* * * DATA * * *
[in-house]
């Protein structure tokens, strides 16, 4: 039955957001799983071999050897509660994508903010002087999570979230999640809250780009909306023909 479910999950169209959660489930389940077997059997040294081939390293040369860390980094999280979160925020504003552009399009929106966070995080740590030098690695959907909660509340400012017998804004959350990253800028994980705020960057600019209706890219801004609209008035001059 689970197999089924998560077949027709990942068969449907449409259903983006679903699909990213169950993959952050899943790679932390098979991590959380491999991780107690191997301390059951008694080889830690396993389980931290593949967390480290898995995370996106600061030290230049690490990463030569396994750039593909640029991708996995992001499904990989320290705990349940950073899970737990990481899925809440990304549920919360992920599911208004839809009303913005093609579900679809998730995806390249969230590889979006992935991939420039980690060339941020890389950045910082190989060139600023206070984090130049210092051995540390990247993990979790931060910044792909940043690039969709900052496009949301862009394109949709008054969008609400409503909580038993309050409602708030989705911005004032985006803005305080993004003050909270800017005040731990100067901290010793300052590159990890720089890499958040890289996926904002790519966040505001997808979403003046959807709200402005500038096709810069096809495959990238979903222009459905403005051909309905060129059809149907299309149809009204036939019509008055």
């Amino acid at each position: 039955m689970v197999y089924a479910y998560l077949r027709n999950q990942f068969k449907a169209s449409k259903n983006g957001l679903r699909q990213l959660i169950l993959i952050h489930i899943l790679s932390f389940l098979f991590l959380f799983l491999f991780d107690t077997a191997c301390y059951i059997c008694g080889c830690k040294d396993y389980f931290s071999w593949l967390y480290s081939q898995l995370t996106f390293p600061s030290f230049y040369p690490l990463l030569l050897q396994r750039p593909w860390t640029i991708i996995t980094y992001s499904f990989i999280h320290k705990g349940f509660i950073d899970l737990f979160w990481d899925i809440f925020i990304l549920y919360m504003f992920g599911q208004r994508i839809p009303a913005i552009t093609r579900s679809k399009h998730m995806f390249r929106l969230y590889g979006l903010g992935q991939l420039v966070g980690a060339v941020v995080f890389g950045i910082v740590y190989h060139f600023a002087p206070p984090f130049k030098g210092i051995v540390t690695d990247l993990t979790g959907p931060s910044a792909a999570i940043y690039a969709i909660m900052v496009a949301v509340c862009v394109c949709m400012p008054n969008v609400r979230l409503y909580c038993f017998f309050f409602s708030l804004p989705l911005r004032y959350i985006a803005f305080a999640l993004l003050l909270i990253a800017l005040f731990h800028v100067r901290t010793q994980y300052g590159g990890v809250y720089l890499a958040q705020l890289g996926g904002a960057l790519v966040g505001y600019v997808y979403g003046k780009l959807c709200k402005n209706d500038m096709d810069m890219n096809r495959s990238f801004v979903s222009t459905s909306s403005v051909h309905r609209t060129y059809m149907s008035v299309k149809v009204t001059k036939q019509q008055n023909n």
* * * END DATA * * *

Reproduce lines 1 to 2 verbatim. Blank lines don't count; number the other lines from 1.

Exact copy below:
[in-house]
């Protein structure tokens, strides 16, 4: 039955957001799983071999050897509660994508903010002087999570979230999640809250780009909306023909 479910999950169209959660489930389940077997059997040294081939390293040369860390980094999280979160925020504003552009399009929106966070995080740590030098690695959907909660509340400012017998804004959350990253800028994980705020960057600019209706890219801004609209008035001059 689970197999089924998560077949027709990942068969449907449409259903983006679903699909990213169950993959952050899943790679932390098979991590959380491999991780107690191997301390059951008694080889830690396993389980931290593949967390480290898995995370996106600061030290230049690490990463030569396994750039593909640029991708996995992001499904990989320290705990349940950073899970737990990481899925809440990304549920919360992920599911208004839809009303913005093609579900679809998730995806390249969230590889979006992935991939420039980690060339941020890389950045910082190989060139600023206070984090130049210092051995540390990247993990979790931060910044792909940043690039969709900052496009949301862009394109949709008054969008609400409503909580038993309050409602708030989705911005004032985006803005305080993004003050909270800017005040731990100067901290010793300052590159990890720089890499958040890289996926904002790519966040505001997808979403003046959807709200402005500038096709810069096809495959990238979903222009459905403005051909309905060129059809149907299309149809009204036939019509008055």